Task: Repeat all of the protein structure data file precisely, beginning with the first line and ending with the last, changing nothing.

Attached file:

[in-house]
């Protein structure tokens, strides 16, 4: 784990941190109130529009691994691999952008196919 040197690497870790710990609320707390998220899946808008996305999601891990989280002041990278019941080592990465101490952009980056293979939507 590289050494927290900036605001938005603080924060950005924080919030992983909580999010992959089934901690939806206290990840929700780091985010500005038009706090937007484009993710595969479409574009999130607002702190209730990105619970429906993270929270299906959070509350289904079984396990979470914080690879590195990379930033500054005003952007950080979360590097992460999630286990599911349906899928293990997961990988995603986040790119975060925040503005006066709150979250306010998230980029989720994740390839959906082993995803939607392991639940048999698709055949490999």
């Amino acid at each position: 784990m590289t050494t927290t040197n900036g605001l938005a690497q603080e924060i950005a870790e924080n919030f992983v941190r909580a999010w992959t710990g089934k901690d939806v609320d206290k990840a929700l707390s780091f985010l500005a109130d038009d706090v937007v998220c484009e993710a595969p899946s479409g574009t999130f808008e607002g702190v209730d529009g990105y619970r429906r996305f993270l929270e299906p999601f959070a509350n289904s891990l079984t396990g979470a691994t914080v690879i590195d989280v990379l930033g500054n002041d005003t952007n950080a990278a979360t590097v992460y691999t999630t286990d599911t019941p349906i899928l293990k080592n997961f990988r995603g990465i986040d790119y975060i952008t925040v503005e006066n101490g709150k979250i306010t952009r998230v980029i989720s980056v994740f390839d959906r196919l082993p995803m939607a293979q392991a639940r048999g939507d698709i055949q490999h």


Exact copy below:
[in-house]
């Protein structure tokens, strides 16, 4: 784990941190109130529009691994691999952008196919 040197690497870790710990609320707390998220899946808008996305999601891990989280002041990278019941080592990465101490952009980056293979939507 590289050494927290900036605001938005603080924060950005924080919030992983909580999010992959089934901690939806206290990840929700780091985010500005038009706090937007484009993710595969479409574009999130607002702190209730990105619970429906993270929270299906959070509350289904079984396990979470914080690879590195990379930033500054005003952007950080979360590097992460999630286990599911349906899928293990997961990988995603986040790119975060925040503005006066709150979250306010998230980029989720994740390839959906082993995803939607392991639940048999698709055949490999």
């Amino acid at each position: 784990m590289t050494t927290t040197n900036g605001l938005a690497q603080e924060i950005a870790e924080n919030f992983v941190r909580a999010w992959t710990g089934k901690d939806v609320d206290k990840a929700l707390s780091f985010l500005a109130d038009d706090v937007v998220c484009e993710a595969p899946s479409g574009t999130f808008e607002g702190v209730d529009g990105y619970r429906r996305f993270l929270e299906p999601f959070a509350n289904s891990l079984t396990g979470a691994t914080v690879i590195d989280v990379l930033g500054n002041d005003t952007n950080a990278a979360t590097v992460y691999t999630t286990d599911t019941p349906i899928l293990k080592n997961f990988r995603g990465i986040d790119y975060i952008t925040v503005e006066n101490g709150k979250i306010t952009r998230v980029i989720s980056v994740f390839d959906r196919l082993p995803m939607a293979q392991a639940r048999g939507d698709i055949q490999h």